25 *Real* Things I’ve Learned in 25 Years of Marriage {and the One That’s More Important than All the Others}

Greg and I have been married 25 years as of yesterday which, as we say every year, is a long time not to smother someone with a pillow. A long, LONG time. And, in that time, we’ve learned a few surprising things, 25 of which I’ll share with you here. 

25 *Real* Things I’ve Learned in 25 Years of Marriage

(1) Any amount of time is a long time not to smother someone with a pillow. Listen, I do not care if you’re married 1 year or 100 years, (2) LIVING WITH ANOTHER HUMAN IS HARD. No matter how precious and wonderful and thoughtful and well intentioned that human is, that human also makes horrific, wet, gagging/choking sounds — above 80 decibels which has the ability to cause permanent hearing damage — when clearing his throat in public. Or that human, no matter how many times you tell him over 25 years, will never — NOT EVER — take some butter and pass the dish before meticulously and painstakingly buttering his own roll so that others at the table might have a go at the butter before he’s finished. It’s TERRIBLE but true. So BEFORE ANYTHING ELSE, we all deserve ALL the credit in the world for never — not once — sitting on a pillow on their face. WELL DONE, MARRIED FRIENDS. High fives all around.

(3) Divorce is, too, an option. And it’s an option you should use if you are harming yourself or your partner or if you’re being harmed by them. Be in a marriage because you WANT to be in it. (4) Be in a marriage because it’s HEALTHY to be in it. Be in it because it’s WORTH THE RELENTLESS WORK to be in it. DO NOT BE IN IT BECAUSE “DIVORCE IS NOT AN OPTION.” Of course divorce is an option. In an equal society, divorce should be an option. In an equal society, all contracts should have an exit clause; otherwise, it’s slavery or feudalism or another form of ownership and the human with the traditional, structural power in the relationship (hint: usually the man) is afforded the ability to abuse that power. DO all humans in power abuse it? OF COURSE NOT. Can they, though? YES. Which is why an out is CRITICALLY IMPORTANT and why saying “divorce is not an option,” even if what you mean is “we’re both going to do everything within our power to make this thing work for a lifetime” is unhelpful. Divorce is, too, an option, and if you’re only in your marriage because you think it’s not, you need to rethink your marriage. Greg and I did. We rethought it. And it saved us. Because all of a sudden, we weren’t in it because we lacked options. We were in it because we PICKED IT. Over and over. After assessing our personal and mutual mental health. After taking a fearless inventory of the harm we were causing ourselves and each other. After personal and joint counseling. We put the divorce option on the table. And we’re married not out of some bizarre commitment to marriage for marriage’s sake. We’re married because we choose to be a team. We’re married because we’re each and both able to champion ourselves and each other to be healthier and happier.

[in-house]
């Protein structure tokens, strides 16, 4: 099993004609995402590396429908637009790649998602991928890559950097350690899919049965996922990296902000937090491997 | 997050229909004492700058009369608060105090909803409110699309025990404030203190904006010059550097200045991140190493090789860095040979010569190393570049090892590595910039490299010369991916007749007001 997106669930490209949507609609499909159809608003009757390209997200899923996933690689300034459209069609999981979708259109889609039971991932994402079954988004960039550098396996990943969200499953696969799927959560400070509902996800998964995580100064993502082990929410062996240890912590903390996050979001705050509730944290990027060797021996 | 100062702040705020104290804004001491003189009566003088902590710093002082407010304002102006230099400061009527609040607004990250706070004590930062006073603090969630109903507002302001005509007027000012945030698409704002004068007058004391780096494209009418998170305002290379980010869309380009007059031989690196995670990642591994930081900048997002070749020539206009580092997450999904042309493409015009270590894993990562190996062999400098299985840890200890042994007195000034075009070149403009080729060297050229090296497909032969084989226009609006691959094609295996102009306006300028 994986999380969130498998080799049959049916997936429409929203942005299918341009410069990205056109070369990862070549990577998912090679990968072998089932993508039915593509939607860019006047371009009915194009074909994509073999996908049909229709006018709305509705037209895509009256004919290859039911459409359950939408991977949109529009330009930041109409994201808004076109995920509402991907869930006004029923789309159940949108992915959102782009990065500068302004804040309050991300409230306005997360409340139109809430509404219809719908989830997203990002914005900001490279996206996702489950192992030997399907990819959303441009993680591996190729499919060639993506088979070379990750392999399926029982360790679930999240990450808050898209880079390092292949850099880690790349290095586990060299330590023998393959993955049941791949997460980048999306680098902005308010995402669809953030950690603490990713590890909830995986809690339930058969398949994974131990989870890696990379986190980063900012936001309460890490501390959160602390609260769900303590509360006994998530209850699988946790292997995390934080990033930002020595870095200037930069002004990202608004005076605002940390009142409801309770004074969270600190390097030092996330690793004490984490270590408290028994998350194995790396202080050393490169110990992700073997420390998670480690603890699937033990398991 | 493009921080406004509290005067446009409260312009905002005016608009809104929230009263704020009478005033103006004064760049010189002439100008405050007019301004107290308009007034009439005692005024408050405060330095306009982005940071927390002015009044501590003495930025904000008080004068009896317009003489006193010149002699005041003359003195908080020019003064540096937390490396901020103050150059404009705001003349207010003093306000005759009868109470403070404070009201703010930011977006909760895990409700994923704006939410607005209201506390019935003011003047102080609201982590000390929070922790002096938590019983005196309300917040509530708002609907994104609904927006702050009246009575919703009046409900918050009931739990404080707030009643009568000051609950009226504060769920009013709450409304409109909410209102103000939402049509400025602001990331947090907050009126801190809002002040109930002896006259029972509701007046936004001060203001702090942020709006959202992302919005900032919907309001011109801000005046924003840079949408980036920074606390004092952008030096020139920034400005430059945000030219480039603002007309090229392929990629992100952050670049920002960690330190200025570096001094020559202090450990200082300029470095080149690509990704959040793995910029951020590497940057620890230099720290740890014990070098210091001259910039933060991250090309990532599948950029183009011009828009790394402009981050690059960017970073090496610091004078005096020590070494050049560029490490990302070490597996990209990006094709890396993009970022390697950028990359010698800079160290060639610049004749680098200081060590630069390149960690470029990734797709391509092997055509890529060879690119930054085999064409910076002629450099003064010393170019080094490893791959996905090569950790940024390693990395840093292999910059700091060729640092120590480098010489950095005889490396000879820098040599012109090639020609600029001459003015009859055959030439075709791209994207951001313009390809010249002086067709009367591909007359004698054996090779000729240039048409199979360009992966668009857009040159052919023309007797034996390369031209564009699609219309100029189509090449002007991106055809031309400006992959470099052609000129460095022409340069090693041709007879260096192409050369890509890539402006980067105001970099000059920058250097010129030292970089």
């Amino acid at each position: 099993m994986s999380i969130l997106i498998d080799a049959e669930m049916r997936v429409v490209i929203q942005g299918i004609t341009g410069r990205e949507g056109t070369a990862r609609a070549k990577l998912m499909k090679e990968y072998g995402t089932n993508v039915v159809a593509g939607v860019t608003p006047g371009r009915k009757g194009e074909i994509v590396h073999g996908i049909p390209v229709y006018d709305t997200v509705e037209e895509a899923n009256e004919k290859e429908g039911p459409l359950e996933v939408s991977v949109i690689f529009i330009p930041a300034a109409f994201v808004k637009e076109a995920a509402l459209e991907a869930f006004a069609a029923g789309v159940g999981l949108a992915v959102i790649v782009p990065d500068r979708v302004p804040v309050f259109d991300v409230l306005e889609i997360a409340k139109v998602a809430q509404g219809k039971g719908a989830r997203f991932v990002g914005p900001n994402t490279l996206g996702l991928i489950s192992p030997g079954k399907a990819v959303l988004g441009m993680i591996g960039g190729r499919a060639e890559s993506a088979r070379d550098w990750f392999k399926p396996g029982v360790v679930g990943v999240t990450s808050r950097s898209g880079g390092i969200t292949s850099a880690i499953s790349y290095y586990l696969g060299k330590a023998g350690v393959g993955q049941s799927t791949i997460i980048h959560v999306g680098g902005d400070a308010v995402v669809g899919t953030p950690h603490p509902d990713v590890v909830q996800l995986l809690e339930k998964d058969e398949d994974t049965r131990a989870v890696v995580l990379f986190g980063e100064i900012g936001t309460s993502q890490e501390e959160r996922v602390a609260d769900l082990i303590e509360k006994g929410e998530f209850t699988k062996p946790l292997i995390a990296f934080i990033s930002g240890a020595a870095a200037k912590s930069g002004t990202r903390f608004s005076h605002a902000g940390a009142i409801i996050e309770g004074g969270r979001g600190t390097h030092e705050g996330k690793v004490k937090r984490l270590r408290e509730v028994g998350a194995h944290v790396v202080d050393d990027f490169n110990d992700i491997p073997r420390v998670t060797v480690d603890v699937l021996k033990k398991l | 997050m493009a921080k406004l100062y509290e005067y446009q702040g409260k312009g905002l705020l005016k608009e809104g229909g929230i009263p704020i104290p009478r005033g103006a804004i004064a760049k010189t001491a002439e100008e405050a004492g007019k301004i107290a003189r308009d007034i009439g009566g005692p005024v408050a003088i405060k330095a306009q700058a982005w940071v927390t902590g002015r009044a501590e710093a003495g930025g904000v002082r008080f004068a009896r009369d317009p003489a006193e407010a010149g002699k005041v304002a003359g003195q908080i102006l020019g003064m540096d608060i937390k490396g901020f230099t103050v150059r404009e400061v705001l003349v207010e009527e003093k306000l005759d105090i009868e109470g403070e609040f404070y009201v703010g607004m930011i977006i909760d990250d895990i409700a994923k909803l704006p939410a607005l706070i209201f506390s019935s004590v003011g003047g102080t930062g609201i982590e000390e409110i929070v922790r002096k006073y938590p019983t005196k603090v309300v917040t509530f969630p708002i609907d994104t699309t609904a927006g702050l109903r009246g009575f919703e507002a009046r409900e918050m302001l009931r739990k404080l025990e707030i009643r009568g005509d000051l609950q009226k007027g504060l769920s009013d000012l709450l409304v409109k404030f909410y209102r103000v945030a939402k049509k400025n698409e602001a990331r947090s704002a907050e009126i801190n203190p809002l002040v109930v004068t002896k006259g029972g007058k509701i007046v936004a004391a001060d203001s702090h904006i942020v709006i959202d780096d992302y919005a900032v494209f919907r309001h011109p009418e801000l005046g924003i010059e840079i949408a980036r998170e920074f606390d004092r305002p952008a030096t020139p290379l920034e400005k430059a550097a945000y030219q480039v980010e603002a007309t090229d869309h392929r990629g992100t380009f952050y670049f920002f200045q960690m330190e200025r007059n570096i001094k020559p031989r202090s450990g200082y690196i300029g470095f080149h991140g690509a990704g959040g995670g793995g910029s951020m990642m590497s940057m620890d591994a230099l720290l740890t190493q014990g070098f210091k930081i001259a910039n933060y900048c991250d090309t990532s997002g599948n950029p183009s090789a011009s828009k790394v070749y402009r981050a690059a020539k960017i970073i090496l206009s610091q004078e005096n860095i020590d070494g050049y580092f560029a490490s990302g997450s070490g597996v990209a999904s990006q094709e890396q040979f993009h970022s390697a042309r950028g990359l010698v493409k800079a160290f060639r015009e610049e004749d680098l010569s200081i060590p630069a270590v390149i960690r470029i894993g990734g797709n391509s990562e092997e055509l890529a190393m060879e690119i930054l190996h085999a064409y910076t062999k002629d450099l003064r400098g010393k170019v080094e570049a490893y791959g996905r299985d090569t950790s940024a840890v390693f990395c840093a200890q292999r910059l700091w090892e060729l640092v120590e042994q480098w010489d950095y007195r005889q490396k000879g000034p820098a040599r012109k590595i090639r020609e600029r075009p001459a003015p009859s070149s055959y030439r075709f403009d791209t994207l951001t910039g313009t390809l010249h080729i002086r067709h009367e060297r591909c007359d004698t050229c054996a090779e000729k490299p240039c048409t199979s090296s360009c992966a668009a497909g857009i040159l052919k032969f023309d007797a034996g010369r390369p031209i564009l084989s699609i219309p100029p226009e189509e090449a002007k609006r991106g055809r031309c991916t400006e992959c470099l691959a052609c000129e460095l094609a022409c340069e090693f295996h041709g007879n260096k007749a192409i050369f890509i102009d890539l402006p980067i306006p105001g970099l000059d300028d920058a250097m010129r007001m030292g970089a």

(5) The two real problems with marriage are that we keep asking humans to do it and we’re expected to participate EVERY DAY.“Honest to God, I feel like someone should’ve thought this whole thing through a little more thoroughly before implementing the plan. Like maybe we didn’t have our best strategic thinkers on this. Or the project engineers used my college work ethic, procrastinated like hell, pulled a last minute all-nighter, and turned in a half-assed, ill-considered product hoping the professor wouldn’t notice. Hey, Project Engineers — WE NOTICED. I mean, you have some serious potential here with the whole “human component” of your plan — there is magic there, for sure, and there’s genius and mystery and surprise and discovery — but there are some kinks, folks. Some messiness and murkiness and muddling and muck. Which we can deal with — we can — and even turn the mess into magic, conjurers of hope and harbingers of healing that we are. It’s the every damn day part that messes us up.”

(6) BUT ALSO, it’s OK to be human and fallible. And it’s OK to be married to someone who’s human and fallible. I mean, that’s what we have to work with, so the sooner we come to terms with imperfection and failure as part of the warp and the weft of ALL our human relationships — the sooner we can look at what we’re weaving as WHOLE and BEAUTIFUL and VALUABLE both despite and because of the fact that it’s raw and rough and frayed in places — the sooner we will be able to breathe and to take the joy alongside the sorrow, accepting both as intricate to the whole experience.